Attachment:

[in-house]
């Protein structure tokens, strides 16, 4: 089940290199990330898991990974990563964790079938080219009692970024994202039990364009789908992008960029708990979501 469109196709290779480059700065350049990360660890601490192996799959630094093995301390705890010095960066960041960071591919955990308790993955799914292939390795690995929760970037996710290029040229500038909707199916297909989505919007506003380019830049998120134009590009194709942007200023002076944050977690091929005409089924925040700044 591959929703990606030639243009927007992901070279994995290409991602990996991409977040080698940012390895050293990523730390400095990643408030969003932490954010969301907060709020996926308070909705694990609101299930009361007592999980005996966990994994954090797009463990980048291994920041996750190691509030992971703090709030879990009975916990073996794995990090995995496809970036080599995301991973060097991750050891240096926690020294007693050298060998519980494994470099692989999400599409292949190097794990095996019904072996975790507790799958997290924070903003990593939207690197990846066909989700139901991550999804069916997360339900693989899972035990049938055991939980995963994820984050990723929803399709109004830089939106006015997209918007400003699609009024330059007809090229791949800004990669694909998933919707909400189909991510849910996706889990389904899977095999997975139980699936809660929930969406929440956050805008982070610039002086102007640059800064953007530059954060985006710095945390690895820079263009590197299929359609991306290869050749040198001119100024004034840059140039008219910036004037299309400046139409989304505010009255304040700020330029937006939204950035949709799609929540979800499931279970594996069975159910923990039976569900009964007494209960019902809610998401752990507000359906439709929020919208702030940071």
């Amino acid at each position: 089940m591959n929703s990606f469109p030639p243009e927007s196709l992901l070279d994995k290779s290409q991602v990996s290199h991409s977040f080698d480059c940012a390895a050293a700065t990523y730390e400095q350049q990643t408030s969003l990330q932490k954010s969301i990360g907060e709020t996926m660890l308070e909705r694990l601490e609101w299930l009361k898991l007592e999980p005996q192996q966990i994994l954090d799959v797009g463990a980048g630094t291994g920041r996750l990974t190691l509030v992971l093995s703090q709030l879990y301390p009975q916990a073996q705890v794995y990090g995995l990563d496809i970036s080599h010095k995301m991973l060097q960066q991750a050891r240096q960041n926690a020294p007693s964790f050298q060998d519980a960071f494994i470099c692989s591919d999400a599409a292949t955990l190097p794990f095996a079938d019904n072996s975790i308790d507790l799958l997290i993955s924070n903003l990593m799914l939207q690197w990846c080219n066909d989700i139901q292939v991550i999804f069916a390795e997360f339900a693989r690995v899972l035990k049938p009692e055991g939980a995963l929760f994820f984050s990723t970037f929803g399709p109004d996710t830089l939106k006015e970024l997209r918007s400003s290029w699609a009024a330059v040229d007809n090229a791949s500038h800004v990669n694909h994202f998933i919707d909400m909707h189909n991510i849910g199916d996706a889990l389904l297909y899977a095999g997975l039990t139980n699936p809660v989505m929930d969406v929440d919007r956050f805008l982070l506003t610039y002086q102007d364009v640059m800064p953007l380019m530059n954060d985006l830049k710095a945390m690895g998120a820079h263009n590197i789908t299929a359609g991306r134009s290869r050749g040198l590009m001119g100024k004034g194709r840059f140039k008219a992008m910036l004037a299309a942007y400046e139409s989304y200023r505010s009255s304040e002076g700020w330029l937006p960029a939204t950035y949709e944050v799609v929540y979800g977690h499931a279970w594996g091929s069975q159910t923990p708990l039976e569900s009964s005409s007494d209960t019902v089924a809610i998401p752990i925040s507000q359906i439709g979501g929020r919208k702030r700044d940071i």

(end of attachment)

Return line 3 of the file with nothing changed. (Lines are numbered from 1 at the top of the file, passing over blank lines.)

């Amino acid at each position: 089940m591959n929703s990606f469109p030639p243009e927007s196709l992901l070279d994995k290779s290409q991602v990996s290199h991409s977040f080698d480059c940012a390895a050293a700065t990523y730390e400095q350049q990643t408030s969003l990330q932490k954010s969301i990360g907060e709020t996926m660890l308070e909705r694990l601490e609101w299930l009361k898991l007592e999980p005996q192996q966990i994994l954090d799959v797009g463990a980048g630094t291994g920041r996750l990974t190691l509030v992971l093995s703090q709030l879990y301390p009975q916990a073996q705890v794995y990090g995995l990563d496809i970036s080599h010095k995301m991973l060097q960066q991750a050891r240096q960041n926690a020294p007693s964790f050298q060998d519980a960071f494994i470099c692989s591919d999400a599409a292949t955990l190097p794990f095996a079938d019904n072996s975790i308790d507790l799958l997290i993955s924070n903003l990593m799914l939207q690197w990846c080219n066909d989700i139901q292939v991550i999804f069916a390795e997360f339900a693989r690995v899972l035990k049938p009692e055991g939980a995963l929760f994820f984050s990723t970037f929803g399709p109004d996710t830089l939106k006015e970024l997209r918007s400003s290029w699609a009024a330059v040229d007809n090229a791949s500038h800004v990669n694909h994202f998933i919707d909400m909707h189909n991510i849910g199916d996706a889990l389904l297909y899977a095999g997975l039990t139980n699936p809660v989505m929930d969406v929440d919007r956050f805008l982070l506003t610039y002086q102007d364009v640059m800064p953007l380019m530059n954060d985006l830049k710095a945390m690895g998120a820079h263009n590197i789908t299929a359609g991306r134009s290869r050749g040198l590009m001119g100024k004034g194709r840059f140039k008219a992008m910036l004037a299309a942007y400046e139409s989304y200023r505010s009255s304040e002076g700020w330029l937006p960029a939204t950035y949709e944050v799609v929540y979800g977690h499931a279970w594996g091929s069975q159910t923990p708990l039976e569900s009964s005409s007494d209960t019902v089924a809610i998401p752990i925040s507000q359906i439709g979501g929020r919208k702030r700044d940071i």